Compared to the sort of genuinely chilly responses Brown's predecessor used to get, some of the applause was quite striking. And Brown made some statements that could simply never have been spoken by Blair - for example: 'The price of a job should never be a substandard wage or a dangerous workplace.' That went down well, surprisingly enough.
Nor should employers breathe a sigh of relief and believe that if the unions didn't like it then the speech must have been okay. The PM warned that anyone trying to avoid paying the minimum wage would soon face higher penalties. And where there is inadequate action on skills the government is considering compulsion.
So no, not an Oscar-winning performance, but nor was Brown exactly booed off. It was a controlled, prime-minsterial address. Just don't believe everything you read in the newspapers.
History will be made today, Monday September 10th 2007. For the first time in nearly 30 years, the TUC’s annual congress will be addressed by a sitting Labour prime minister.
OK - I’m joking. Technically, Tony Blair was Labour, but you know what I’m getting at. (It was said that when the result of the by-election in Sedgefield, County Durham, was announced a few weeks ago - the by-election brought about by Blair’s stepping down as an MP - the result was described as a 'Labour gain' by some wags in the party.)
No, today we get to see 'Red Gordon' do his stuff, as opposed to the 'Iron Gordon' of whom we have seen more in recent months (and now, even 'Maggie-worshipping Gordon', who introduced himself to a stunned world last week).
Today Gordon Brown will continue his so far rather extraordinary and unexpectedly successful attempt to reintroduce himself to the country. But for the first time he will be doing so in front of a large, important, and avowedly left-wing audience.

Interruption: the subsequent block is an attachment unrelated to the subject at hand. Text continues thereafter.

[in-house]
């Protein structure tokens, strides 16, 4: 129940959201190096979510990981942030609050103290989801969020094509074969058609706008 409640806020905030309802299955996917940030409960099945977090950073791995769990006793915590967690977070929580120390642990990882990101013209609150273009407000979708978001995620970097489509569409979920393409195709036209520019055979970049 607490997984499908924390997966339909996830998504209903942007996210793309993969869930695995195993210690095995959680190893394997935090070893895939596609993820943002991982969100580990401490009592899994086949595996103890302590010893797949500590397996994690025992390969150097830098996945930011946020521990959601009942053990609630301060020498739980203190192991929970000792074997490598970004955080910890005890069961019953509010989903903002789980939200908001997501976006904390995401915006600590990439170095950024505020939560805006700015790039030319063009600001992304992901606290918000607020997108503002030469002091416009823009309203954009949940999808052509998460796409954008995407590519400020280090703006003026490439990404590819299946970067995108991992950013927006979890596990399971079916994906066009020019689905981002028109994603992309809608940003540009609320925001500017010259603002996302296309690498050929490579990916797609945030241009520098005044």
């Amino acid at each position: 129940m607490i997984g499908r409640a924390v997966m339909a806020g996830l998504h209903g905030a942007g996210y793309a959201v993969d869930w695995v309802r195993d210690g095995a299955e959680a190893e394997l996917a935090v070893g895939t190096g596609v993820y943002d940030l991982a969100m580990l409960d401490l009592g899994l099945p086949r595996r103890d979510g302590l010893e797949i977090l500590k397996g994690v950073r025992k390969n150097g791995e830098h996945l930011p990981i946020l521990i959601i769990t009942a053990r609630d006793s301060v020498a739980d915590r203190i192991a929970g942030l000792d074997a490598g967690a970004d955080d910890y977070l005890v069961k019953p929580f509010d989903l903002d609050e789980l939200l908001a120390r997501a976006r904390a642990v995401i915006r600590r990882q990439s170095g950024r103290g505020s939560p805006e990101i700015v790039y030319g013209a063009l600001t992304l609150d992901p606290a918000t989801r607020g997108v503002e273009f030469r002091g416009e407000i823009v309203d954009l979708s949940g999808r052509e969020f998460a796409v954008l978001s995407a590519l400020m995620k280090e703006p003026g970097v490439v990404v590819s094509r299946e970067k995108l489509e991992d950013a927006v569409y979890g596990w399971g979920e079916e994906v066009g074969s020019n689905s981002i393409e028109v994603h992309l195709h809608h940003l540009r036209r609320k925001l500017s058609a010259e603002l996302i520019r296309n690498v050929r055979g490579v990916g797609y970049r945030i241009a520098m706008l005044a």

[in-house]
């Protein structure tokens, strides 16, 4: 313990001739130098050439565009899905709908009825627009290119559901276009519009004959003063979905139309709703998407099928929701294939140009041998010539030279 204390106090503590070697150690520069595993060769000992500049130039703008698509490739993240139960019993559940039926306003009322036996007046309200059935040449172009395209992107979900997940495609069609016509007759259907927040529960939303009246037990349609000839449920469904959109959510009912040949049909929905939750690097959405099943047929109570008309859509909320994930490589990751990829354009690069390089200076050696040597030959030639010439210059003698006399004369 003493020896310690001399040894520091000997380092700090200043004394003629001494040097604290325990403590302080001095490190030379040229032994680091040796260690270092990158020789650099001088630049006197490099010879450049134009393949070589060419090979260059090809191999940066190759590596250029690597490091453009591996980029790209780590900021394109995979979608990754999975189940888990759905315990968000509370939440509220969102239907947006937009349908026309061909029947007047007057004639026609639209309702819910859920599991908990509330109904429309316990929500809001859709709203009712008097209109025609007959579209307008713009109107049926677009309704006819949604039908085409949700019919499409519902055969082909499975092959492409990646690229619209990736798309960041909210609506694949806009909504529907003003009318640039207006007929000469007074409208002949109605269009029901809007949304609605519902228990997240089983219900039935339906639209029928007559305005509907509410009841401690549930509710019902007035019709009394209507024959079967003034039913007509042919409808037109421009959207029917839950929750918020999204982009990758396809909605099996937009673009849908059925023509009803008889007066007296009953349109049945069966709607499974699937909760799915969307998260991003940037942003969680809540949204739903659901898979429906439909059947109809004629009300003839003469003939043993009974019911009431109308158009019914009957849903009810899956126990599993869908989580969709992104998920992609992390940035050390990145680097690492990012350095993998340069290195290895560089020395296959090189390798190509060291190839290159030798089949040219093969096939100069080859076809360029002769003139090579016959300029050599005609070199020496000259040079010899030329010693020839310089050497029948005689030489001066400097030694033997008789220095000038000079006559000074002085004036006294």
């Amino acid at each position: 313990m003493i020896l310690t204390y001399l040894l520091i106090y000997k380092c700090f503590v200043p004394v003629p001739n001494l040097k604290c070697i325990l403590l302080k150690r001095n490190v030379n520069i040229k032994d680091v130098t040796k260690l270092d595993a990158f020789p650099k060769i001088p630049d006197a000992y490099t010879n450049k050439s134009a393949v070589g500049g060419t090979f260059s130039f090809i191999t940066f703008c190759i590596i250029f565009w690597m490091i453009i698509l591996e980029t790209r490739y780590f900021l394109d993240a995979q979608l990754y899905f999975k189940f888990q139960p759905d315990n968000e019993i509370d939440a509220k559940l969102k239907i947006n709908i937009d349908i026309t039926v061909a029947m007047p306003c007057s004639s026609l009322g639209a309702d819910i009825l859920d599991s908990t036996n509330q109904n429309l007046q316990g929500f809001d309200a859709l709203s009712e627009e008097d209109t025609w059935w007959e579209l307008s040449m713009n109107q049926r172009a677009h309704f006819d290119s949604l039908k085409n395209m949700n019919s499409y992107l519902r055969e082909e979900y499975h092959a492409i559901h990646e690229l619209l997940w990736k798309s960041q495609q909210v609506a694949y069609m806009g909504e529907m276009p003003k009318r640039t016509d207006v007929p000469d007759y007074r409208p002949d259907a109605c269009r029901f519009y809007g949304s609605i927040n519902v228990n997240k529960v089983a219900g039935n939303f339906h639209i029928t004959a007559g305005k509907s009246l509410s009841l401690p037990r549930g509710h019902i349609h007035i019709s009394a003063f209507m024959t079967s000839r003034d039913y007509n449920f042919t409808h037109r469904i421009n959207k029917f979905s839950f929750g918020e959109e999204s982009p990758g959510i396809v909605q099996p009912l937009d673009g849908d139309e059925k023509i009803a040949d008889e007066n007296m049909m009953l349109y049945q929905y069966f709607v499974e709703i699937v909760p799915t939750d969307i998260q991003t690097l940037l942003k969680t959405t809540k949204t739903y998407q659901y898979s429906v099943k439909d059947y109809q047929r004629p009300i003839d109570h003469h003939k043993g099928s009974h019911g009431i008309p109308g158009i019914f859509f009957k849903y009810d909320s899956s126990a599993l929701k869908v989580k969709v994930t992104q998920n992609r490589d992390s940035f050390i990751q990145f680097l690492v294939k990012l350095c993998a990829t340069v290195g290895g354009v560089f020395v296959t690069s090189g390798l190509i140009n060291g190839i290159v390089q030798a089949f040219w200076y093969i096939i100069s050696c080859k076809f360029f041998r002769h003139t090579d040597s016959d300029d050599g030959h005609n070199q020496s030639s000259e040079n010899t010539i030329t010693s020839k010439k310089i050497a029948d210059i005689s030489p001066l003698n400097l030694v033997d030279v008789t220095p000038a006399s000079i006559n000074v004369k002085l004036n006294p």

MT readers who work in the private sector may well have very limited dealings with trade unions these days. Their only recent experience of trade unionism will have come last week, when they attempted to use the strike-hit London Underground. Where unions survive in the private sector, they have had to embrace harsh reality to retain any relevance or influence at all.
But unions, in the public sector especially, still matter enormously. Over seven million trade union members are affiliated to the TUC. If the PM wants his public sector reforms to work, he will need the co-operation of trade union members.
The prime minister’s balancing act in Brighton should be fascinating to watch, and will reward close study. What sort of promises, if any, will he offer the unions? Is a general election coming soon, in which case how much money will he be seeking from them to fund Labour’s campaign? Or will Gordon Brown continue to delight the Sun and the Daily Mail by talking tough as far as the economy and the unions’ role in it are concerned?
All great conference speeches are highly theatrical events. I can’t wait to get down there this morning to see it for myself.